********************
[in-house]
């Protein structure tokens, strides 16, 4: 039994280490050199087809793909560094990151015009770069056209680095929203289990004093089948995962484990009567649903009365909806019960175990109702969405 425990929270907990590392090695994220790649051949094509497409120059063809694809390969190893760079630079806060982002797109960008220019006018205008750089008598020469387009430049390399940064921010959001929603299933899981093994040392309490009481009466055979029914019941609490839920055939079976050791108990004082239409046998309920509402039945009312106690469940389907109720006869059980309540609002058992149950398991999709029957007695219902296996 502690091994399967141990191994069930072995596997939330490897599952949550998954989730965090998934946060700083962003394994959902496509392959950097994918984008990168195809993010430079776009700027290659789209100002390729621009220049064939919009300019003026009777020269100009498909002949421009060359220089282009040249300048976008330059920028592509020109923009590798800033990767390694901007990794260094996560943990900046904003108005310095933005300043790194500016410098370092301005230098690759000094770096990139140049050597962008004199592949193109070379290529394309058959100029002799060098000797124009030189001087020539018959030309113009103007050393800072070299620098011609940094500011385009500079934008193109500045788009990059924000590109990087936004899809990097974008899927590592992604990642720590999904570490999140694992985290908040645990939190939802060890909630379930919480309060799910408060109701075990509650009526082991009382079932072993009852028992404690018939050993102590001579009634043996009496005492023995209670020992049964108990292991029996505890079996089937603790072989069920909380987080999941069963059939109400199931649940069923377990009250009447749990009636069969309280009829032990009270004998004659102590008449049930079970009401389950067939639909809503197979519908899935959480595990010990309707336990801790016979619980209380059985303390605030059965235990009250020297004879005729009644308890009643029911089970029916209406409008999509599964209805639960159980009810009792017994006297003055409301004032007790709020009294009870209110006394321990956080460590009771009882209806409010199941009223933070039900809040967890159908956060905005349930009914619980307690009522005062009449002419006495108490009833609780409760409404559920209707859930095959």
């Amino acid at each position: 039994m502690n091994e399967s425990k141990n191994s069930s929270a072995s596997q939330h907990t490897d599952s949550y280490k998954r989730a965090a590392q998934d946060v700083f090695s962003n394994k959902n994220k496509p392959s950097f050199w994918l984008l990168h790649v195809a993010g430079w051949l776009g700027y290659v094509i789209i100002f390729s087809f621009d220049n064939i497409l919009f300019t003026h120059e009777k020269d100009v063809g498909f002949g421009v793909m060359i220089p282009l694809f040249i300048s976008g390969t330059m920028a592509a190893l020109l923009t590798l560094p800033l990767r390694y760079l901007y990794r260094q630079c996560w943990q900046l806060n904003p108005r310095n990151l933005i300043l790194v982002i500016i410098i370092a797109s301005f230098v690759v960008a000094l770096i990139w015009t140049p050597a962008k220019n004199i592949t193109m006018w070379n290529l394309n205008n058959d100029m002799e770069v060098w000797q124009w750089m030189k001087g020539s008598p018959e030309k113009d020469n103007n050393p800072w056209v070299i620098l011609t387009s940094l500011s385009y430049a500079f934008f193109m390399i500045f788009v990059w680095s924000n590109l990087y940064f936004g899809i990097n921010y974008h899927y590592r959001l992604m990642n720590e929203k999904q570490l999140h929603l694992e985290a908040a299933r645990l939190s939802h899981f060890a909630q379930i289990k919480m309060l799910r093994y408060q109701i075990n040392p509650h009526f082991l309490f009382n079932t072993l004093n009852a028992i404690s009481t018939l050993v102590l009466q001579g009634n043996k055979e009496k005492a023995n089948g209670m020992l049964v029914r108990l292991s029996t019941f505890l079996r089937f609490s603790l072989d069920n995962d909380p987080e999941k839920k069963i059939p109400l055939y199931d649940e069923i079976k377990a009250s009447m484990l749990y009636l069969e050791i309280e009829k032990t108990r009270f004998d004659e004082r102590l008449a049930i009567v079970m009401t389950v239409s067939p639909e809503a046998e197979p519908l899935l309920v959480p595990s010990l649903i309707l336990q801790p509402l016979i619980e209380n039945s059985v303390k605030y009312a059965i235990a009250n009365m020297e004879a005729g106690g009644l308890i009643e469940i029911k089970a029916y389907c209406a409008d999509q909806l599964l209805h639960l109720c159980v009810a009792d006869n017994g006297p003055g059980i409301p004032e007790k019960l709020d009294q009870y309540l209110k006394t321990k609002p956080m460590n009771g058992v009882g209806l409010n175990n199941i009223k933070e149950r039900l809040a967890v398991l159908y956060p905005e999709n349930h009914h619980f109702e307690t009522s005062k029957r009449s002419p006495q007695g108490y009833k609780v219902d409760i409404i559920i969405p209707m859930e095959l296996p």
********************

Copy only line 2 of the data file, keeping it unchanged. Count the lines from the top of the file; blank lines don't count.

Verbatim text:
């Protein structure tokens, strides 16, 4: 039994280490050199087809793909560094990151015009770069056209680095929203289990004093089948995962484990009567649903009365909806019960175990109702969405 425990929270907990590392090695994220790649051949094509497409120059063809694809390969190893760079630079806060982002797109960008220019006018205008750089008598020469387009430049390399940064921010959001929603299933899981093994040392309490009481009466055979029914019941609490839920055939079976050791108990004082239409046998309920509402039945009312106690469940389907109720006869059980309540609002058992149950398991999709029957007695219902296996 502690091994399967141990191994069930072995596997939330490897599952949550998954989730965090998934946060700083962003394994959902496509392959950097994918984008990168195809993010430079776009700027290659789209100002390729621009220049064939919009300019003026009777020269100009498909002949421009060359220089282009040249300048976008330059920028592509020109923009590798800033990767390694901007990794260094996560943990900046904003108005310095933005300043790194500016410098370092301005230098690759000094770096990139140049050597962008004199592949193109070379290529394309058959100029002799060098000797124009030189001087020539018959030309113009103007050393800072070299620098011609940094500011385009500079934008193109500045788009990059924000590109990087936004899809990097974008899927590592992604990642720590999904570490999140694992985290908040645990939190939802060890909630379930919480309060799910408060109701075990509650009526082991009382079932072993009852028992404690018939050993102590001579009634043996009496005492023995209670020992049964108990292991029996505890079996089937603790072989069920909380987080999941069963059939109400199931649940069923377990009250009447749990009636069969309280009829032990009270004998004659102590008449049930079970009401389950067939639909809503197979519908899935959480595990010990309707336990801790016979619980209380059985303390605030059965235990009250020297004879005729009644308890009643029911089970029916209406409008999509599964209805639960159980009810009792017994006297003055409301004032007790709020009294009870209110006394321990956080460590009771009882209806409010199941009223933070039900809040967890159908956060905005349930009914619980307690009522005062009449002419006495108490009833609780409760409404559920209707859930095959």